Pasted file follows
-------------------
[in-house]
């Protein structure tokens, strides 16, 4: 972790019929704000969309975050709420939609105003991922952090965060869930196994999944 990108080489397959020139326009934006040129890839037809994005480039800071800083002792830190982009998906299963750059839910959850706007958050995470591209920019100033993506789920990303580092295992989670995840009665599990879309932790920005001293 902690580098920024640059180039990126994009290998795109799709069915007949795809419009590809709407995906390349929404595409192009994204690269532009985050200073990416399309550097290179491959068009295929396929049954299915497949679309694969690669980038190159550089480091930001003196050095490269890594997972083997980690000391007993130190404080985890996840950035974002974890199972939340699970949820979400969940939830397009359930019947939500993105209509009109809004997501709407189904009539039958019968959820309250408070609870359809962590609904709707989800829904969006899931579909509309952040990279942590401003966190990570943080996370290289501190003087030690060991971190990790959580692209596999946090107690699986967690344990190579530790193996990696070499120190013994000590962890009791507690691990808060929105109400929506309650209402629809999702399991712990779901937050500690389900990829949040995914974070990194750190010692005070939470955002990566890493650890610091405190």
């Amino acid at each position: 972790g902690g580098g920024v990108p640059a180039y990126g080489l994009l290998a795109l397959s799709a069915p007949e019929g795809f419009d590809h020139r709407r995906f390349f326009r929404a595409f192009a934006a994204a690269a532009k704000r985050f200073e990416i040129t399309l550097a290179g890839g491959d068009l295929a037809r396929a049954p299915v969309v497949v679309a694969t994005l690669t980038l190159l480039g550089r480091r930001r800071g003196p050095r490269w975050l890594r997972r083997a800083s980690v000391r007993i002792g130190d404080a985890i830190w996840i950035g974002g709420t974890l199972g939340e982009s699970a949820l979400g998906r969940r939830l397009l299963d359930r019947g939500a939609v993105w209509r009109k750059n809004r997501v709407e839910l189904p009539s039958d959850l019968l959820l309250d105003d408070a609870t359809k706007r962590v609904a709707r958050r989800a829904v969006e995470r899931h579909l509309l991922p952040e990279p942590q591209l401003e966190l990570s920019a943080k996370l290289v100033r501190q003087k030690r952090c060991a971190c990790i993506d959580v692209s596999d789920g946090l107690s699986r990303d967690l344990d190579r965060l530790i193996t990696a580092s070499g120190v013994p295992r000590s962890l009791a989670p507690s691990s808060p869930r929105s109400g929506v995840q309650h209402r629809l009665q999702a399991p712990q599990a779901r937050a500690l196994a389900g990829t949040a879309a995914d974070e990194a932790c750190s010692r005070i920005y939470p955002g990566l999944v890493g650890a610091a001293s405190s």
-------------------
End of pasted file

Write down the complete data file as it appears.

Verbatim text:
[in-house]
């Protein structure tokens, strides 16, 4: 972790019929704000969309975050709420939609105003991922952090965060869930196994999944 990108080489397959020139326009934006040129890839037809994005480039800071800083002792830190982009998906299963750059839910959850706007958050995470591209920019100033993506789920990303580092295992989670995840009665599990879309932790920005001293 902690580098920024640059180039990126994009290998795109799709069915007949795809419009590809709407995906390349929404595409192009994204690269532009985050200073990416399309550097290179491959068009295929396929049954299915497949679309694969690669980038190159550089480091930001003196050095490269890594997972083997980690000391007993130190404080985890996840950035974002974890199972939340699970949820979400969940939830397009359930019947939500993105209509009109809004997501709407189904009539039958019968959820309250408070609870359809962590609904709707989800829904969006899931579909509309952040990279942590401003966190990570943080996370290289501190003087030690060991971190990790959580692209596999946090107690699986967690344990190579530790193996990696070499120190013994000590962890009791507690691990808060929105109400929506309650209402629809999702399991712990779901937050500690389900990829949040995914974070990194750190010692005070939470955002990566890493650890610091405190």
């Amino acid at each position: 972790g902690g580098g920024v990108p640059a180039y990126g080489l994009l290998a795109l397959s799709a069915p007949e019929g795809f419009d590809h020139r709407r995906f390349f326009r929404a595409f192009a934006a994204a690269a532009k704000r985050f200073e990416i040129t399309l550097a290179g890839g491959d068009l295929a037809r396929a049954p299915v969309v497949v679309a694969t994005l690669t980038l190159l480039g550089r480091r930001r800071g003196p050095r490269w975050l890594r997972r083997a800083s980690v000391r007993i002792g130190d404080a985890i830190w996840i950035g974002g709420t974890l199972g939340e982009s699970a949820l979400g998906r969940r939830l397009l299963d359930r019947g939500a939609v993105w209509r009109k750059n809004r997501v709407e839910l189904p009539s039958d959850l019968l959820l309250d105003d408070a609870t359809k706007r962590v609904a709707r958050r989800a829904v969006e995470r899931h579909l509309l991922p952040e990279p942590q591209l401003e966190l990570s920019a943080k996370l290289v100033r501190q003087k030690r952090c060991a971190c990790i993506d959580v692209s596999d789920g946090l107690s699986r990303d967690l344990d190579r965060l530790i193996t990696a580092s070499g120190v013994p295992r000590s962890l009791a989670p507690s691990s808060p869930r929105s109400g929506v995840q309650h209402r629809l009665q999702a399991p712990q599990a779901r937050a500690l196994a389900g990829t949040a879309a995914d974070e990194a932790c750190s010692r005070i920005y939470p955002g990566l999944v890493g650890a610091a001293s405190s």